AFTON, Minn. -- If, as the well-known proverb says, it takes a village to raise a child, raising a champion takes a special kind of village — one much like Afton, Minnesota, the town of roughly 2,900 that spent Saturday honoring Jessie Diggins, its homegrown Olympic champion.
Diggins, who with teammate Kikkan Randall captured the United States’ historic first cross-country skiing gold medal and first women’s cross-country skiing medal in winning the team sprint at the Olympic Winter Games PyeongChang 2018, was the guest of honor at Afton’s Jessie Diggins Day celebration over the weekend. The tiny community of less than 3,000 residents in Minnesota’s St. Croix River Valley just 20 minutes east of St. Paul closed its streets and opened its arms to Diggins, her family and fans of all ages with an event filled with food, music and much fanfare.
“I grew up skiing in the Afton and the Stillwater area and the ski community here has been the single most important thing in my development as an athlete,” Diggins said as she addressed the hundreds who turned out to celebrate her. “We have so many amazing coaches, volunteer coaches, supporters of skiing in the area. Everyone who drives by when we are roller skiing and cheers for us instead of honking at us, that’s amazing, thank you.”
A police escort led Diggins through downtown Afton’s American flag-lined main street as she waved to sign-toting and cowbell-ringing admirers on her way to the town’s Steamboat Park. The park was filled with face paint and glitter stations, food vendors, sponsor booths and a video board displaying photos of Diggins and her triumphs.
Diggins even chose the name of a new ice cream flavor she inspired — Here Comes Diggins! — the phrase made famous by NBC Sports analyst Chad Salmela as Diggins rallied in the final meters to claim gold for the U.S.
Rebecca Nickerson, owner of Afton’s iconic Selma’s Ice Cream Parlour and one of the event’s primary organizers, said the base is an all-natural vanilla bean with an all-natural strawberry and blackberry streusel swirl.
“The inspiration was all about our favorites, things that represent Jessie,” Nickerson said. “It’s kind of a patriotic flavor, so red, white and blue, and then we finish it Jessie-style with gold sprinkles on top.”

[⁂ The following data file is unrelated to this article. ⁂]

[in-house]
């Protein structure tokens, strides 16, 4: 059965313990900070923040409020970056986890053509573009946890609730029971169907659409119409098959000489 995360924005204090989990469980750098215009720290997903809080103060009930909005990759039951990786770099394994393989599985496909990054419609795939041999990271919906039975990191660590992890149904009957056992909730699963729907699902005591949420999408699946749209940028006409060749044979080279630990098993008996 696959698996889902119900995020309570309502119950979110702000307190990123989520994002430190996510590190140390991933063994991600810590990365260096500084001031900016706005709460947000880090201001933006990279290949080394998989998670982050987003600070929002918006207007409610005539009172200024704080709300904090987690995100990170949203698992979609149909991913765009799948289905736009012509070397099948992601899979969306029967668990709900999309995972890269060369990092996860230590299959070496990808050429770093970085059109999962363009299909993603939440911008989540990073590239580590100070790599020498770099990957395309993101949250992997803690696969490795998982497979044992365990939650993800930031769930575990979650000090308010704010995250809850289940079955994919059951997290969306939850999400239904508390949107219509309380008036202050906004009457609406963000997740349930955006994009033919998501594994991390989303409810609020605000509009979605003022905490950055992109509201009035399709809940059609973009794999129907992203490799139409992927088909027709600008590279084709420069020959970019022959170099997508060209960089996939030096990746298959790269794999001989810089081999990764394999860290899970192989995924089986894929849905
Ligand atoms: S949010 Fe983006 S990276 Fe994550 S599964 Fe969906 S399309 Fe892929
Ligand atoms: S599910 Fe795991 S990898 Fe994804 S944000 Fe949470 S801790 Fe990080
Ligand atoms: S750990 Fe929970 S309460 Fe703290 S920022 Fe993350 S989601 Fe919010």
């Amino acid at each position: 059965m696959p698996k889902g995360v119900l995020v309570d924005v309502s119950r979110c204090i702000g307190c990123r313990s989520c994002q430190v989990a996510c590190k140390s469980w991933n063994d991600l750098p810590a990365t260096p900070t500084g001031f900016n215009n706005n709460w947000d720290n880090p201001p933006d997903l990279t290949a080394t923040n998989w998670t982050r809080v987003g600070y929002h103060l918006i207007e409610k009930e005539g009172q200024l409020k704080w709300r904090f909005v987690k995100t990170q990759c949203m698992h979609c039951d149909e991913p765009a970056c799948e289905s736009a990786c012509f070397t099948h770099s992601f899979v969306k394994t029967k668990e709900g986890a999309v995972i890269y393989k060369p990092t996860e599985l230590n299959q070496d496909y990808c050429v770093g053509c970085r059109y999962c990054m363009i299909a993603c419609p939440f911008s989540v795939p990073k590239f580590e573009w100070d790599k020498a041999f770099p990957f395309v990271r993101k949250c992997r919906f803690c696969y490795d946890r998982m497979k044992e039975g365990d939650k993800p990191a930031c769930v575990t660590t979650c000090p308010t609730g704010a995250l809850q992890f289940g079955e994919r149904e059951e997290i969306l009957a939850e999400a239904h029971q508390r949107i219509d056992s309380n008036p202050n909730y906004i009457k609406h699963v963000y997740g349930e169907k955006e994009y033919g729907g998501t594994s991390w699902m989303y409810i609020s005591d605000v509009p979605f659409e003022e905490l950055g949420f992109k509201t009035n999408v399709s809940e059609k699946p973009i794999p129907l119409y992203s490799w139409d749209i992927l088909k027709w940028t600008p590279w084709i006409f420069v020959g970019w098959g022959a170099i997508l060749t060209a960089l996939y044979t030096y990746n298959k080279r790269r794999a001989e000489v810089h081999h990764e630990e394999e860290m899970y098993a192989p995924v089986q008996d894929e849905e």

Nickerson said the name was chosen by Diggins from approximately 200 submissions collected via a flavor-naming contest.
“We had people that were 91 years old writing us letters from Farmington, Minnesota, to 4- and 5-year-olds coming in that wanted to name it some sort of princess flavor,” Nickerson said. “We got a lot of interesting names and she said she had a great time going through them.”
Local politicians made proclamations and presentations, a nearby street was renamed after Diggins for the day, and she received a Jessie Diggins Trail street sign from the Washington County sheriff.
Nalia Petersen, a 16-year-old high school sophomore from Golden Valley, Minnesota, traveled 45 miles with her father to see Diggins. Petersen, who just completed her second season competing for her high school’s cross-country ski team, said Diggins’ gold-medal moment resulted in a shift in her attitude toward the sport.
“Before, I’d been kind of doing it recreationally to stay in shape for track,” Petersen said. “But after I saw that I was like, ‘OK, I really like this, this is something I want to pursue.’”
For more than two hours, Diggins posed for photographs with those who stood in line to meet her and hold the gold medal she described as, “weirdly heavy.”
Diggins thanked the Afton community for supporting not only herself, but all of the up-and-coming skiers in the area.
“This might be the first gold medal we’ve ever had,” Diggens told her supporters. “But I know it will not be the last.”